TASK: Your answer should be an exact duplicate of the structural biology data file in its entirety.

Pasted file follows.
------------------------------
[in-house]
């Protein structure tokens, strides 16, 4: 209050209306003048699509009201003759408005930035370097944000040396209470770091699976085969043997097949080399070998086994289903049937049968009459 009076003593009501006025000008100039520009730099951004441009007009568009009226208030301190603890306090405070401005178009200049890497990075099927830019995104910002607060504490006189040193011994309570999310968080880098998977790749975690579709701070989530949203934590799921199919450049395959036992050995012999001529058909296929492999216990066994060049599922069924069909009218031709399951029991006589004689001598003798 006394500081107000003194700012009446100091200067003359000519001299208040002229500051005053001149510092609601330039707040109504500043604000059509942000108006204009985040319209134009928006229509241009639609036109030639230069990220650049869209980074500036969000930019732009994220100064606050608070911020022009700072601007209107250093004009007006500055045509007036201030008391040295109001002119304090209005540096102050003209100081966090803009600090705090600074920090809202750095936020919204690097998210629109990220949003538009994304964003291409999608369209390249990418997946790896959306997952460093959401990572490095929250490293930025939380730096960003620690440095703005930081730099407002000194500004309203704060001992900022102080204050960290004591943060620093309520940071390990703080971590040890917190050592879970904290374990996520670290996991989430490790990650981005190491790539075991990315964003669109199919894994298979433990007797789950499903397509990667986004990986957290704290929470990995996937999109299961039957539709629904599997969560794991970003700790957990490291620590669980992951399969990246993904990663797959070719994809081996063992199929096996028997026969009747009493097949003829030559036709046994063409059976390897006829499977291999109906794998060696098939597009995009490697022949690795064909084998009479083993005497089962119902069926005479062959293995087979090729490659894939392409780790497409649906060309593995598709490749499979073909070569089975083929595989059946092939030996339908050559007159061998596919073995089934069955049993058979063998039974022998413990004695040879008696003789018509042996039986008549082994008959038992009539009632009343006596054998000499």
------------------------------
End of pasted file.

[in-house]
């Protein structure tokens, strides 16, 4: 209050209306003048699509009201003759408005930035370097944000040396209470770091699976085969043997097949080399070998086994289903049937049968009459 009076003593009501006025000008100039520009730099951004441009007009568009009226208030301190603890306090405070401005178009200049890497990075099927830019995104910002607060504490006189040193011994309570999310968080880098998977790749975690579709701070989530949203934590799921199919450049395959036992050995012999001529058909296929492999216990066994060049599922069924069909009218031709399951029991006589004689001598003798 006394500081107000003194700012009446100091200067003359000519001299208040002229500051005053001149510092609601330039707040109504500043604000059509942000108006204009985040319209134009928006229509241009639609036109030639230069990220650049869209980074500036969000930019732009994220100064606050608070911020022009700072601007209107250093004009007006500055045509007036201030008391040295109001002119304090209005540096102050003209100081966090803009600090705090600074920090809202750095936020919204690097998210629109990220949003538009994304964003291409999608369209390249990418997946790896959306997952460093959401990572490095929250490293930025939380730096960003620690440095703005930081730099407002000194500004309203704060001992900022102080204050960290004591943060620093309520940071390990703080971590040890917190050592879970904290374990996520670290996991989430490790990650981005190491790539075991990315964003669109199919894994298979433990007797789950499903397509990667986004990986957290704290929470990995996937999109299961039957539709629904599997969560794991970003700790957990490291620590669980992951399969990246993904990663797959070719994809081996063992199929096996028997026969009747009493097949003829030559036709046994063409059976390897006829499977291999109906794998060696098939597009995009490697022949690795064909084998009479083993005497089962119902069926005479062959293995087979090729490659894939392409780790497409649906060309593995598709490749499979073909070569089975083929595989059946092939030996339908050559007159061998596919073995089934069955049993058979063998039974022998413990004695040879008696003789018509042996039986008549082994008959038992009539009632009343006596054998000499």